Starkey: Perfect team for Paul Maholm
Don't feel bad if you're assuming the Pirates soon will dump pitcher Paul Maholm, who carries a $9.75 million club option for next season.
Your assumption is well-earned. You could no doubt recite the deeply worn line of thinking in your sleep: These are the Pirates, and they would never pick up that kind of option ... a multiyear deal is out of the question, too, because God forbid this team commits major resources to a pitcher ... the franchise would fold ... they'd have to rename PNC Park Pauley Pavilion ... besides, Maholm could fetch a couple of prospects sure to have seamheads drooling and dreaming of a future filled with World Series parades.
To which I say, wake up and smell the grande triple vanilla non-fat no-foam whipped cream light caramel macchiato (I'll take a coffee, black, please).
Seriously, wake up. Start demanding an answer to the question that has tortured Pirates fans for years: When is now?
Now is now.
Now is here.
That doesn't mean this team is ready to contend. It does mean that when everybody is looking at one of your players because he's good, maybe you should make an honest effort to keep him for that very reason. Especially when he's still in his 20s and is your only left-handed starter this side of Rudy Owens (Triple-A, 4.95 ERA).
Of course, general manager Neal Huntington should listen to Maholm suitors. He should ask for the moon and stars. But unless somebody is offering major league or major league-ready talent — key word there being "talent" — he should hang up and get back to crafting an offer that will keep Maholm where he belongs — here.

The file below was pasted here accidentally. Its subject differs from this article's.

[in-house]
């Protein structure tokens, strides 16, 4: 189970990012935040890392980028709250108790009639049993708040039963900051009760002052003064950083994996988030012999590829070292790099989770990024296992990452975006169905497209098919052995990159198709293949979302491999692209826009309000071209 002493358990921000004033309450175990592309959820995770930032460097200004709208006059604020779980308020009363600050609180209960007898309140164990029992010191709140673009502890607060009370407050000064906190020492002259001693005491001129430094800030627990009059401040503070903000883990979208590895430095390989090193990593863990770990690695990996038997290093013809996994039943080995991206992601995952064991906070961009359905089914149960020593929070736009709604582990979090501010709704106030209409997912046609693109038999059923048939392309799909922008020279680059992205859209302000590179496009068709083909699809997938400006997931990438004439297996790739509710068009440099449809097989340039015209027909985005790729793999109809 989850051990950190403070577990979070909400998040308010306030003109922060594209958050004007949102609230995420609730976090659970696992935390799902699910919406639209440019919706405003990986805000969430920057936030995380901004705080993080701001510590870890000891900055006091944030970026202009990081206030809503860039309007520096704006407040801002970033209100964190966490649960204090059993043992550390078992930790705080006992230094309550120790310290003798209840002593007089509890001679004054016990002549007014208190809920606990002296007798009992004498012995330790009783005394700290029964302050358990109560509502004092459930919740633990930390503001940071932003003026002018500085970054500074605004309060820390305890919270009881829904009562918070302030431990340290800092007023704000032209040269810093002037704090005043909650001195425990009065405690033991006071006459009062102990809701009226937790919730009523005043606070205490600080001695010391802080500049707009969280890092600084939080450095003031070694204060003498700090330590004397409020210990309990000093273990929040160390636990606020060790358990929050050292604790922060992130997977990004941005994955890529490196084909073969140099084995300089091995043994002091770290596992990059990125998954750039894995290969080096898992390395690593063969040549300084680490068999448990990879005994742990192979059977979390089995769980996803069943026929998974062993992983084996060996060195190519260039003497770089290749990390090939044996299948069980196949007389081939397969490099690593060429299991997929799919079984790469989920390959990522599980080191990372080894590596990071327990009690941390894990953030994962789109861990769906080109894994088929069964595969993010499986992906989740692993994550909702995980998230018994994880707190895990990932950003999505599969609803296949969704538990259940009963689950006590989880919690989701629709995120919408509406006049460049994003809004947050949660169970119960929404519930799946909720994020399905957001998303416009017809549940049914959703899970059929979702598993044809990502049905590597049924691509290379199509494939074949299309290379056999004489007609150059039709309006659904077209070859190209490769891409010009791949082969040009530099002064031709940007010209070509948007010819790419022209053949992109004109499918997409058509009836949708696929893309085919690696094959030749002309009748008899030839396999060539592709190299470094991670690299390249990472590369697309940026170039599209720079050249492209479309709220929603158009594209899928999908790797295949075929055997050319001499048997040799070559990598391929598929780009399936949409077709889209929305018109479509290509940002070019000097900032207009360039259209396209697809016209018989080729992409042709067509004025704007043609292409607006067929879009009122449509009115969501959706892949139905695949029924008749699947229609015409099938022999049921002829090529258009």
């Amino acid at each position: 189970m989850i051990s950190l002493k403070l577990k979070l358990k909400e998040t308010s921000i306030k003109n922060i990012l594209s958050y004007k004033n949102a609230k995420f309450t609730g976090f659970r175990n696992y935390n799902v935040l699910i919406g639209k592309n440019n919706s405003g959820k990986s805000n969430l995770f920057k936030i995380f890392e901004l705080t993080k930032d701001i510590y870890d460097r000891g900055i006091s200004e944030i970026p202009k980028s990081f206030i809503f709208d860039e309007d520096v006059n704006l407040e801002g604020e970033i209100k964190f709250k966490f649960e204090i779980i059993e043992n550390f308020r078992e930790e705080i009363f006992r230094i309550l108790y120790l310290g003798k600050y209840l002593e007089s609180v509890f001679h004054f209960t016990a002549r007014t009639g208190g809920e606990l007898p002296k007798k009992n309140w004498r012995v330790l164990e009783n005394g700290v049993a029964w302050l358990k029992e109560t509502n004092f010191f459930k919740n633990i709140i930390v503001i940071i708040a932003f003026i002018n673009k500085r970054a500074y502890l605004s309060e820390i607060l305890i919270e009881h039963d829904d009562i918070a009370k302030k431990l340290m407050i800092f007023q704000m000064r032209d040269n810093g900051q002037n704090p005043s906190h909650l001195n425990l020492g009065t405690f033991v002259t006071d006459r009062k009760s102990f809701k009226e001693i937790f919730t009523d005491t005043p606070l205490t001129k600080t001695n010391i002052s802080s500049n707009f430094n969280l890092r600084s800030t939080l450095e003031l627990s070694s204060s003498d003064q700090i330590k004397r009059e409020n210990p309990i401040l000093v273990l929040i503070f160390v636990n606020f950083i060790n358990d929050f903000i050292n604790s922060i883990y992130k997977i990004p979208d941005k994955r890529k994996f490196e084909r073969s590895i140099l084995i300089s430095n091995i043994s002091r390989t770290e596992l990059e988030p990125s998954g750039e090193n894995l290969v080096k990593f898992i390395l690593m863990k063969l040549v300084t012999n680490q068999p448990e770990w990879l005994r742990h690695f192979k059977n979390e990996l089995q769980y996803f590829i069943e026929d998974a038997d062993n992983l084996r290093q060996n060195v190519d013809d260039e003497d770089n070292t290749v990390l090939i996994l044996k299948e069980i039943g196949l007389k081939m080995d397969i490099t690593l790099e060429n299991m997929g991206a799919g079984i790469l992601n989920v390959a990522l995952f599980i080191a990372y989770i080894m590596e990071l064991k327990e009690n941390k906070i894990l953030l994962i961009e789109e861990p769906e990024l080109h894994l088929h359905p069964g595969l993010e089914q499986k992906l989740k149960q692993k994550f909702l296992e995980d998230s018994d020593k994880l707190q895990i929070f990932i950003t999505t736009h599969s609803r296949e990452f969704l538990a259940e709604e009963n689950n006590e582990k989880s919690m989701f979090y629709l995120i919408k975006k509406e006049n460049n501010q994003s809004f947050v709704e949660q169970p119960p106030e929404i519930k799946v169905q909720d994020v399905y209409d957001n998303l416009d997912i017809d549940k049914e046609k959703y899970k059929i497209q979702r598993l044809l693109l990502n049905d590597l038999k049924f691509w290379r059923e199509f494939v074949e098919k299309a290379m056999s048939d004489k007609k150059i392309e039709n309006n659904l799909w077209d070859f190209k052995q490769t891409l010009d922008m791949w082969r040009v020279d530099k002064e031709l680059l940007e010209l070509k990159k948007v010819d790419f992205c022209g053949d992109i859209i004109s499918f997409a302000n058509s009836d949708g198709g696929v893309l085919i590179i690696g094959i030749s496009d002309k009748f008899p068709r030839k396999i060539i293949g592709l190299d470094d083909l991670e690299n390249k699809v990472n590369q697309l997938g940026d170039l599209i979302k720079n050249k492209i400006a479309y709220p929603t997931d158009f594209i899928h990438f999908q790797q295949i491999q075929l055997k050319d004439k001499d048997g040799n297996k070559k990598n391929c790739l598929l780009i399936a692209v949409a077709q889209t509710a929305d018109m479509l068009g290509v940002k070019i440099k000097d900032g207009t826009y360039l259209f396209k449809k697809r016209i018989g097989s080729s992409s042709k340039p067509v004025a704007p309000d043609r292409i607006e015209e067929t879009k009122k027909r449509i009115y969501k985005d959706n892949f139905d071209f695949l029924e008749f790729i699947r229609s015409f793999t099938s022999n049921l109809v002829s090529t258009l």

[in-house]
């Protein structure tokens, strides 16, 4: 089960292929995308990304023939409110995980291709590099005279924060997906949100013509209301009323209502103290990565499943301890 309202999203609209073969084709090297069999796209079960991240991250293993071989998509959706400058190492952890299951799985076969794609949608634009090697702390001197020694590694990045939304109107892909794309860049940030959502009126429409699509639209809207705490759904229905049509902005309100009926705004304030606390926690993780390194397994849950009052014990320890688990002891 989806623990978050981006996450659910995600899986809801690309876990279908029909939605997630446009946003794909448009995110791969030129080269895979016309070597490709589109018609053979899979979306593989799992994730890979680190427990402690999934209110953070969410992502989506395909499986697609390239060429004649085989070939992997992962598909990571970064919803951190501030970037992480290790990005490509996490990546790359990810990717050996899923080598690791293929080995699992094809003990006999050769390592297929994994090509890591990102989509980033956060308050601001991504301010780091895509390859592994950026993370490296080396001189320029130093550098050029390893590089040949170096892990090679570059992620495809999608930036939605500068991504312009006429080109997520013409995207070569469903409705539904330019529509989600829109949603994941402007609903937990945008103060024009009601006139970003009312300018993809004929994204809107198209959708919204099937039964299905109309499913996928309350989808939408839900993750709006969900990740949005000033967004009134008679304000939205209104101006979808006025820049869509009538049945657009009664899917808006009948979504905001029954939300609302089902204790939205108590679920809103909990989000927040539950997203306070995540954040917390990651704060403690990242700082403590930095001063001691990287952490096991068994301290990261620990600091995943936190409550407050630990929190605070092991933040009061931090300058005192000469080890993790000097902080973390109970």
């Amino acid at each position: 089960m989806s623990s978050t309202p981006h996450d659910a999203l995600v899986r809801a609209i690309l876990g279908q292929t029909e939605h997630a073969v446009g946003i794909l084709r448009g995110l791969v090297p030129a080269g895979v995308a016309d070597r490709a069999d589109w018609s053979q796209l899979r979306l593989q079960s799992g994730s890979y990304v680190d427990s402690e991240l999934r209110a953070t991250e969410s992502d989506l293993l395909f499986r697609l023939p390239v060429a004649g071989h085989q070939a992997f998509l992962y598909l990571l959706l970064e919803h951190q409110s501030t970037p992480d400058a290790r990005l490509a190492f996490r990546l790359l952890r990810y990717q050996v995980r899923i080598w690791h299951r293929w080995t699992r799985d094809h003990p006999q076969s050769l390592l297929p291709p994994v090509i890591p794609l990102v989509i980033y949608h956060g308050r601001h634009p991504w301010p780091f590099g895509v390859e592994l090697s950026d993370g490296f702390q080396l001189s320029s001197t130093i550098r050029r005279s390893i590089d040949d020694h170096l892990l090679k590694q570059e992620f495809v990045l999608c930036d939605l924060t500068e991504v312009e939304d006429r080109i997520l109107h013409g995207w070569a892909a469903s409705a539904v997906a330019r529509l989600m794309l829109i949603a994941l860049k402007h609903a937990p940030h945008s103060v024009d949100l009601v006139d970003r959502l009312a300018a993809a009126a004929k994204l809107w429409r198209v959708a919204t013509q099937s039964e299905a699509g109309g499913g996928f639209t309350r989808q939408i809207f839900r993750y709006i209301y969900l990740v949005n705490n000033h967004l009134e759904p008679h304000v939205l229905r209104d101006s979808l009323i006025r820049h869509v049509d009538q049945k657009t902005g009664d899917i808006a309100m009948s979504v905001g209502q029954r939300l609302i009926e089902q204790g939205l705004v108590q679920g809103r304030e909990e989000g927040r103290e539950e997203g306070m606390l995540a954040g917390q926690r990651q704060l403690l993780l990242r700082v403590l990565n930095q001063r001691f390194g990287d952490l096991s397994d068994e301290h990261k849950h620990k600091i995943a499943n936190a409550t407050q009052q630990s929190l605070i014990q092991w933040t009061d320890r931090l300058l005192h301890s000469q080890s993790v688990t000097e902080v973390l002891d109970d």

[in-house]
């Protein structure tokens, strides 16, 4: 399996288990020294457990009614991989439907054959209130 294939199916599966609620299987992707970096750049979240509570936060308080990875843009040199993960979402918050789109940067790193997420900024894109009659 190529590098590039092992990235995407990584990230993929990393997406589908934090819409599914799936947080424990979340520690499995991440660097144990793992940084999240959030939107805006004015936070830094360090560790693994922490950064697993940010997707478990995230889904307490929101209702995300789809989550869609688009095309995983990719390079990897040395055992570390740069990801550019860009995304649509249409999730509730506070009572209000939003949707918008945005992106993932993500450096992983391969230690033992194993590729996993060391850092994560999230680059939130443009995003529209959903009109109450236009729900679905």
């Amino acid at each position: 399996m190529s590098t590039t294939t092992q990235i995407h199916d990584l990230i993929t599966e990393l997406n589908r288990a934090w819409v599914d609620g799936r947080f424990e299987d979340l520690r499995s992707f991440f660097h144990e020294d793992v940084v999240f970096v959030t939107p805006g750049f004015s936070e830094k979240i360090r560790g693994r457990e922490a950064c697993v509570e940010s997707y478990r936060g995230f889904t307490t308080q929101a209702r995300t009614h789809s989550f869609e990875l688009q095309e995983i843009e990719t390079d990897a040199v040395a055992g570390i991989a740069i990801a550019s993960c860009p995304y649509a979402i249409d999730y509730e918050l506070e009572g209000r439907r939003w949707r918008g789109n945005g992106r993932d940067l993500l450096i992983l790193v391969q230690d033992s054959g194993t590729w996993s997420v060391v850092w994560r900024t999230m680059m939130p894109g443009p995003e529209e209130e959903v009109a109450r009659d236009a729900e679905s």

Not only is Maholm a rare commodity as a durable left-handed starter in his prime, he's also the kind of person team president Frank Coonelly has said he wants to build around: a community presence, a non-complainer (despite ample reason), a leader.
I love spending other people's money — especially Bob Nutting's — so let's say Maholm bites on something like $25 million over three years. That's a little less than what Randy Wolf got over the same span from Milwaukee, and though he's five years older than the soon-to-be 29-year-old Maholm, Wolf's skills are fairly comparable.
Maholm isn't Steve Carlton, but he brings to the mound today in New York an ERA (3.18) superior to those of notable fellow lefties Cliff Lee, Wandy Rodriguez and Wolf. Forget Maholm's 2-7 record. Nobody cares. Look at his ERA and WHIP (1.17, third among NL lefties) and all the other measurables that have nothing do with the luck stat of run support.
Sure, you could argue Maholm's stellar start is an aberration. Just remember, he posted fabulous numbers over a full season in 2008 and even when he faltered over parts of the next two years, his ERA remained in the top 15 among southpaws in the 16-team National League.
How rare are respectable left-handers• Maholm's 5.10 ERA last season ranked 13th among NL lefties.
Maholm provides stability. Signing him would be a message to Pirates fans that "now" is something more than an abstract concept. If you have to eat the $9.75 million option, eat it, and bring Maholm back next season.
It's not like the Pirates are hamstrung by any huge contracts, though Joel Hanrahan will need a new deal and Andrew McCutchen is a candidate for one. Salary increases for Charlie Morton, James McDonald and others could complicate things, as well, but if all this means is the Pirates have to put some real money into the major league payroll, well, it's about time.
It would also give them just cause to raise season-ticket prices after a nine-year freeze.
So yes, Mr. Huntington, listen to each and every offer. But in the end, if nothing blows you away, consider the following concept: The perfect team for Paul Maholm just might be the Pittsburgh Pirates.